A bland title like "The Girl With the Dragon Tattoo" had me avoiding anything about the book for quite awhile. I just assumed it was some schlocky airport book that everyone was reading, something self help or Tuesdays with Morrie plus edge. How wrong I was. After digging just a little, I found out that Girl the Tattoo was the new Da Vinci Code, fitting neatly into the fast paced, clunkily written, poorly characterized, page turning thriller book ride niche. The kicker is that the Swedish author, Stieg Larsson, passed away before his great success. Read the New Yorker profile of Larsson for the whole background story.
Originally titled "Men Who Hate Women," I wish they had kept that name since it would have caught my attention much faster. I had avoided reading the books before the movie because I'd heard that the movie was actually quite good and I wanted to watch it before tainting my feelings with the book. And I mean "tainted" as in the book is almost always better than the movie so I didn't want the film experience to disappoint. In short, the movie is pretty decent, well paced even at its long running time, and has some truly disturbing moments. It's not scary like I was expecting, just a pretty straightforward whodunit. I was expecting a little more overall but I can't really complain because I enjoyed my afternoon and Lisbeth Salander, the eponymous girl with the dragon tattoo, is magnetic on-screen with her quiet ferocity.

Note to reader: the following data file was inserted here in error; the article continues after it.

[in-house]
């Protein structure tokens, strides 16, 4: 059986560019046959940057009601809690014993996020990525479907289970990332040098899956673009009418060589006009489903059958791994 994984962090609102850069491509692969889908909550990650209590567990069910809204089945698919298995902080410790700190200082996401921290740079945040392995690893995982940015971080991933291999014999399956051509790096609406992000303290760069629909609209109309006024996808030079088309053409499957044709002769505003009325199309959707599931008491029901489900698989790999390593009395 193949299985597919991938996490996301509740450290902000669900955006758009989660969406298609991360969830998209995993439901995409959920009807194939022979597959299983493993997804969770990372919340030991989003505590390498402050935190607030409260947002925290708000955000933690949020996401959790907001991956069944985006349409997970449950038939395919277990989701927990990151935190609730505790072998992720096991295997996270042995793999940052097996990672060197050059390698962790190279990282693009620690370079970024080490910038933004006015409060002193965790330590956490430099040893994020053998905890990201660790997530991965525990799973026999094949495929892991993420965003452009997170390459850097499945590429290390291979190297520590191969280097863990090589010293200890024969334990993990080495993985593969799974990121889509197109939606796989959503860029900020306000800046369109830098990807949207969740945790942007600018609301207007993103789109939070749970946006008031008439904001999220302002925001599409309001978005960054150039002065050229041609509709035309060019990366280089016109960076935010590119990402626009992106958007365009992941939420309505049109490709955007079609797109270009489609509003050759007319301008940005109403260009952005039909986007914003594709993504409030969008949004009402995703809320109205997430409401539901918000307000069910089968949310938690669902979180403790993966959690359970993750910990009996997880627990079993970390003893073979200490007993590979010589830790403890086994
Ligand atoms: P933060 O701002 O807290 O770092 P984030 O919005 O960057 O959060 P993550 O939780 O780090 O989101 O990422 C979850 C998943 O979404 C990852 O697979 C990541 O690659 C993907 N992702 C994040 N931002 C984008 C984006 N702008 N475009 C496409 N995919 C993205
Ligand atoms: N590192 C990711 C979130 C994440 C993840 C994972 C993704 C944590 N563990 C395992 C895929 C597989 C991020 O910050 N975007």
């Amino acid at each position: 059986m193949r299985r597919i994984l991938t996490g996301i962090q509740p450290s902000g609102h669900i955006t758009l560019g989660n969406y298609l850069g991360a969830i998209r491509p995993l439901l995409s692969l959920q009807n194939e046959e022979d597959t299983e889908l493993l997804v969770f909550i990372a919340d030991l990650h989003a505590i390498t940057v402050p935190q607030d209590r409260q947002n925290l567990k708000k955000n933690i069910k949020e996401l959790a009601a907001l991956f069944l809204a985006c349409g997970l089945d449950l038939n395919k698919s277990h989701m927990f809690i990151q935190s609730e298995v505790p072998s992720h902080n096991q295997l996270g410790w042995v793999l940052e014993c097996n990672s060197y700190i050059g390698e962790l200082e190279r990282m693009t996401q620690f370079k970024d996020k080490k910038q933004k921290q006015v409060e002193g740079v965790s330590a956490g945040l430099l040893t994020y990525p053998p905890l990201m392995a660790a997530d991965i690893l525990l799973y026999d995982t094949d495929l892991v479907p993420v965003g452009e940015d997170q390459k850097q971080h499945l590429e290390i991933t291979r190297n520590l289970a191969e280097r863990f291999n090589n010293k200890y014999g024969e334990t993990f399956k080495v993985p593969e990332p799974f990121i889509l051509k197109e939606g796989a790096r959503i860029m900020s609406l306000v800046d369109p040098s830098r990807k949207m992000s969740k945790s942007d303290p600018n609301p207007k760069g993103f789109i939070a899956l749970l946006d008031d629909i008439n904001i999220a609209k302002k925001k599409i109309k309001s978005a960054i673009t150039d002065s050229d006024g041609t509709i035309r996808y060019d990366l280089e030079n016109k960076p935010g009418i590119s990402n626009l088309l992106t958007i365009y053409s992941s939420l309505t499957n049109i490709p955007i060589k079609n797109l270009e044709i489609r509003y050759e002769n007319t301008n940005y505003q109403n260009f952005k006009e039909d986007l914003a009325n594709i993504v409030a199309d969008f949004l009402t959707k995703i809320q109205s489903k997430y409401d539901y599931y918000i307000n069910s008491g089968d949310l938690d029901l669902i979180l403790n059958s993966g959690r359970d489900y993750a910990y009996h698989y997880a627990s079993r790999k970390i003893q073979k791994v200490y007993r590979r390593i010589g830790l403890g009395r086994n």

What's interesting is that the next two movies are already done and will be released Stateside this fall. Hollywood is looking to remake the trilogy (with Kristen Stewart possibly cast, which would be a grave mistake) but that's just a dumb idea. Leave it be.
The June 9th episode of Slate's Cultural Gabfest talks about Stieg Larsson and why his stories have hit a nerve. It's well worth the listen, especially Stephen Metcalf's minutes long breakdown about why he thinks Swedish movies are the way they are. Since I think all the Cultural Gabfest folk are brilliant, I'm incined to agree with his analysis. I'm a sheep obviously. I mean, there are certainly some awesome Swedish movies recently, eg. Let the Right One In and there must be a cultural reason for the bleak movies Sweden exports.